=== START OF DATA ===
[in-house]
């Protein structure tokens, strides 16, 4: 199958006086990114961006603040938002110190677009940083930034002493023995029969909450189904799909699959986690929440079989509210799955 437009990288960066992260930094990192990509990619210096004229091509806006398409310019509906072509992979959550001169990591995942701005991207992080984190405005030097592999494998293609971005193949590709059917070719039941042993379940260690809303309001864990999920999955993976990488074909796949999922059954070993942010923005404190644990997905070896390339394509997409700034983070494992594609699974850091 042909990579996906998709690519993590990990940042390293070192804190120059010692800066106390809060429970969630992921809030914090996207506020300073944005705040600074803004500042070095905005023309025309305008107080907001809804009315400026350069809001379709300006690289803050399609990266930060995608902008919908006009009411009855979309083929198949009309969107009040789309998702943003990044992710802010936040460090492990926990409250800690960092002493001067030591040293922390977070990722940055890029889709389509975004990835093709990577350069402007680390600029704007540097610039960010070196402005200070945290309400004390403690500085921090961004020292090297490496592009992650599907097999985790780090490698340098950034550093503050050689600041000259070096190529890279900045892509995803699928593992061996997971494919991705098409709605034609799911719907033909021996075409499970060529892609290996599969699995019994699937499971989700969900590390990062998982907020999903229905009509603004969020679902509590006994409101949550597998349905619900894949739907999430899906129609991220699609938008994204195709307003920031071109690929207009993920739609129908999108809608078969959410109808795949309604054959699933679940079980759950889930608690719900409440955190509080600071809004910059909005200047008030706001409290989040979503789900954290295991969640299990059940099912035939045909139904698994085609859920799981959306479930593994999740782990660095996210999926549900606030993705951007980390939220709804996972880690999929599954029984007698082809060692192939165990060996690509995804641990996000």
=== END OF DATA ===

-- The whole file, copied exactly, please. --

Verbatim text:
[in-house]
């Protein structure tokens, strides 16, 4: 199958006086990114961006603040938002110190677009940083930034002493023995029969909450189904799909699959986690929440079989509210799955 437009990288960066992260930094990192990509990619210096004229091509806006398409310019509906072509992979959550001169990591995942701005991207992080984190405005030097592999494998293609971005193949590709059917070719039941042993379940260690809303309001864990999920999955993976990488074909796949999922059954070993942010923005404190644990997905070896390339394509997409700034983070494992594609699974850091 042909990579996906998709690519993590990990940042390293070192804190120059010692800066106390809060429970969630992921809030914090996207506020300073944005705040600074803004500042070095905005023309025309305008107080907001809804009315400026350069809001379709300006690289803050399609990266930060995608902008919908006009009411009855979309083929198949009309969107009040789309998702943003990044992710802010936040460090492990926990409250800690960092002493001067030591040293922390977070990722940055890029889709389509975004990835093709990577350069402007680390600029704007540097610039960010070196402005200070945290309400004390403690500085921090961004020292090297490496592009992650599907097999985790780090490698340098950034550093503050050689600041000259070096190529890279900045892509995803699928593992061996997971494919991705098409709605034609799911719907033909021996075409499970060529892609290996599969699995019994699937499971989700969900590390990062998982907020999903229905009509603004969020679902509590006994409101949550597998349905619900894949739907999430899906129609991220699609938008994204195709307003920031071109690929207009993920739609129908999108809608078969959410109808795949309604054959699933679940079980759950889930608690719900409440955190509080600071809004910059909005200047008030706001409290989040979503789900954290295991969640299990059940099912035939045909139904698994085609859920799981959306479930593994999740782990660095996210999926549900606030993705951007980390939220709804996972880690999929599954029984007698082809060692192939165990060996690509995804641990996000």